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BDC News Of The Day: April 6, 2017

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Here are the main news items and SEC filings from all the publicly traded BDCs that we track for Thursday April 6, 2017  at 10:00 a.m. EST. External links to articles or filings are in blue, internal links to BDC Reporter’s prior posts on the subject are in red. Where appropriate, we add brief comments. Another active day, with yet more capital being raised (Prospect Capital). We cover that development almost in real time, but there are other items worth noting, not all of which get the same attention, and some which the BDCs involved would rather stay buried in their filings.



Prospect Capital (PSEC): Announces offering of Unsecured Convertible Note 2022.

PSEC has raised $225mn in a public Convertible Note offering, the proceeds of which will be used to repay two Convertible debt issues already on the books before their maturity, and the remainder invested in marketable securities. At the open on April 6th, PSEC announced that the yield on the Convertible had been fixed at 4.95%, and the conversion price at a 10% premium to the current price or $9.98. Unlike Baby Bonds, the Convertible is not redeemable by the BDC till 2022.  See the Pricing Term Sheet.

S&P -not waiting for the conclusion of the transaction- has rated the new issue BBB-, according to a press release on Alpha Sense. The BDC Reporter points out that PSEC- unlike some other BDCs who’ve placed Convertibles in the past year- has gone to the public rather than the institutional market. Not surprising given the popularity of PSEC with retail investors and the very low institutional ownership of the BDC. Even S&P on granting its investment grade rating to the new Convertible reiterated PSEC’s “negative outlook” but left the door open for an upgrade too. Here’s the full quote:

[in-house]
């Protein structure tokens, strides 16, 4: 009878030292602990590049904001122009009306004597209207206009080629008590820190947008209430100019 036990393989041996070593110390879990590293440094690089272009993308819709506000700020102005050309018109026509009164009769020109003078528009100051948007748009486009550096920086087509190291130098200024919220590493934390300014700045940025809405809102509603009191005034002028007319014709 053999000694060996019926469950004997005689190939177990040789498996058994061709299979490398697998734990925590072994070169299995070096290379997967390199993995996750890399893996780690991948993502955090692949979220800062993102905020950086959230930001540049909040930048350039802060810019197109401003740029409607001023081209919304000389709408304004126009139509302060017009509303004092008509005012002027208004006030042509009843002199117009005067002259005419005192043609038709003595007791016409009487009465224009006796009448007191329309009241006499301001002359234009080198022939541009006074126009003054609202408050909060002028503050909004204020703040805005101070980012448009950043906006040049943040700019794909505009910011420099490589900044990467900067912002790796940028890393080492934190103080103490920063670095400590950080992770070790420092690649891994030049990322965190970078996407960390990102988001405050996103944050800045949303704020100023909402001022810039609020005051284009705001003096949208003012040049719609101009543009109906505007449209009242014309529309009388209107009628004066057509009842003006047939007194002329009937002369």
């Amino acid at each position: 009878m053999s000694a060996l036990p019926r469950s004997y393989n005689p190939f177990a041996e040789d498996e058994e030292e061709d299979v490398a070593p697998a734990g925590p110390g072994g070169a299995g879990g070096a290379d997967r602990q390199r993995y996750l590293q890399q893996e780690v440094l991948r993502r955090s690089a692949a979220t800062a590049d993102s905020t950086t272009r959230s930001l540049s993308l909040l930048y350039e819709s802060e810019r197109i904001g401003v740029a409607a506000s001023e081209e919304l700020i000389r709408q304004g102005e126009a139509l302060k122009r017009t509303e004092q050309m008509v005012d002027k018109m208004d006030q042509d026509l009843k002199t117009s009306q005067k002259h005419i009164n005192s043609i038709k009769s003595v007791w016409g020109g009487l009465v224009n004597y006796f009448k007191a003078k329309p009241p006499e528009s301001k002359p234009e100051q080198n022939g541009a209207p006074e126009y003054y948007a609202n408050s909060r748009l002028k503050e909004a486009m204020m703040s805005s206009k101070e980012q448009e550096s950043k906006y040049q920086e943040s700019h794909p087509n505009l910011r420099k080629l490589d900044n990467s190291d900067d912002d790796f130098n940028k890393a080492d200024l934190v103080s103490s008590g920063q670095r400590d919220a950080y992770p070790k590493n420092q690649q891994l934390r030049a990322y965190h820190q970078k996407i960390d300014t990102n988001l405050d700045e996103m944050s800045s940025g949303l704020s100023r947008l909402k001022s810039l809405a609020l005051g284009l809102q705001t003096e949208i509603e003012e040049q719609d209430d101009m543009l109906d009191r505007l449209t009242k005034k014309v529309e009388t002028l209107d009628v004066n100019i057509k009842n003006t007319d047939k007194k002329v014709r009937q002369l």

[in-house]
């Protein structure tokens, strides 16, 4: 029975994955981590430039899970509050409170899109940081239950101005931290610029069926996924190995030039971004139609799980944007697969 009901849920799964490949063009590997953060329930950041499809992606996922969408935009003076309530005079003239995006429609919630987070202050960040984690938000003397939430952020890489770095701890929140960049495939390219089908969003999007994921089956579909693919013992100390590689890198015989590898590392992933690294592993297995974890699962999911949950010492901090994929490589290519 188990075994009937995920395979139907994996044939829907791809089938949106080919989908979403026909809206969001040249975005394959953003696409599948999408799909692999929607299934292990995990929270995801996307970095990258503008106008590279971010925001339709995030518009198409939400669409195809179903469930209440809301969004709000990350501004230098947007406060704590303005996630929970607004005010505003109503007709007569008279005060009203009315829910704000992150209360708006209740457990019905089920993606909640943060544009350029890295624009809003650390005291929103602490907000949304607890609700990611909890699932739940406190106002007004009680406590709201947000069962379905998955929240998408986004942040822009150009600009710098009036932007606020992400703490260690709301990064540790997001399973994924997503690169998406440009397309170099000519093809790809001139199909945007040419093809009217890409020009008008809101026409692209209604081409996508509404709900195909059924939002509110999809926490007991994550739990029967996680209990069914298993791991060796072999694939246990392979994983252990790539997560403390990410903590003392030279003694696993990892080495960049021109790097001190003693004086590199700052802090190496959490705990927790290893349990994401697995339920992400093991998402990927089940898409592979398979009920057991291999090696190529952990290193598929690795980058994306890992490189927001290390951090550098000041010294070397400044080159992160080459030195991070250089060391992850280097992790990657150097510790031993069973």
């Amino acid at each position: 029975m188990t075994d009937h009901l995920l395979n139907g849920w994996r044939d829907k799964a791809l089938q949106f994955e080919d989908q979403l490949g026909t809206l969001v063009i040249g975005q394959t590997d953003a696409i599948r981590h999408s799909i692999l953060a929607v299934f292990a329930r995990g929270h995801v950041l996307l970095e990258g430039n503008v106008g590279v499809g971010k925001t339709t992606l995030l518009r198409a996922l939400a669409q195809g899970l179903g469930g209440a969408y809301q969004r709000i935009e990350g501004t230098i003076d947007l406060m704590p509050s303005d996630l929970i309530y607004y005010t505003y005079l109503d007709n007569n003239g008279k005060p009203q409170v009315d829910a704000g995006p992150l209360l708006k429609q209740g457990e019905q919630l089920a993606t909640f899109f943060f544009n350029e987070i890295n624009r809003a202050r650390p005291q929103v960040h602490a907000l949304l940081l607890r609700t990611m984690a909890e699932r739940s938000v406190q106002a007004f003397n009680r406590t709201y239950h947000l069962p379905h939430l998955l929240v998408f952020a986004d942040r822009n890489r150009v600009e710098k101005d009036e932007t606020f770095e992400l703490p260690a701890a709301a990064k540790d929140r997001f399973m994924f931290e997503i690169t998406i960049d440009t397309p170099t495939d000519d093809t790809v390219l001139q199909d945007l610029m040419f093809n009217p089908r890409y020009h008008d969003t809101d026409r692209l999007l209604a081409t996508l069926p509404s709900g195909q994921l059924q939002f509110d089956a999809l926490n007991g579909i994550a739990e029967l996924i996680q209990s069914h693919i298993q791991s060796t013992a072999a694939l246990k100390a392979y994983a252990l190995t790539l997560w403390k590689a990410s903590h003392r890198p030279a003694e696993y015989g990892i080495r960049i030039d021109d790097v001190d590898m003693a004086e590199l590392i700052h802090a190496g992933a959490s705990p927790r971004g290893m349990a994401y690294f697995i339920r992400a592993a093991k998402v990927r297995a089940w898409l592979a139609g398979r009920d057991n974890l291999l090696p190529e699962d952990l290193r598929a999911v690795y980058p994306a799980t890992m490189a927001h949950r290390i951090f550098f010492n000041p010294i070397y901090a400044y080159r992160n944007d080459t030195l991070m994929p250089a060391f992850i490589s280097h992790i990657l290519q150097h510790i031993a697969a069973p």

“Our negative outlook on PSEC reflects our expectation that we could downgrade the company over the next 18-24 months if its debt to equity rises to more than 0.85x or its asset coverage ratio declines below 220%, and if we expect the company to sustain these levels over several quarters. We could also lower the ratings if we observe a material increase in portfolio risk or portfolio deterioration. This could include a significant rise in non accruals and unrealized and realized losses that could result in the realized return on average portfolio investments decreasing below 5% or non-deal-dependent income coverage of both interest and dividends decreasing below 1x. S&P Global Ratings could revise its outlook to stable if PSEC significantly reduces leverage, bringing its debt to ATE below 1x, and reduces risk in its investment portfolio”.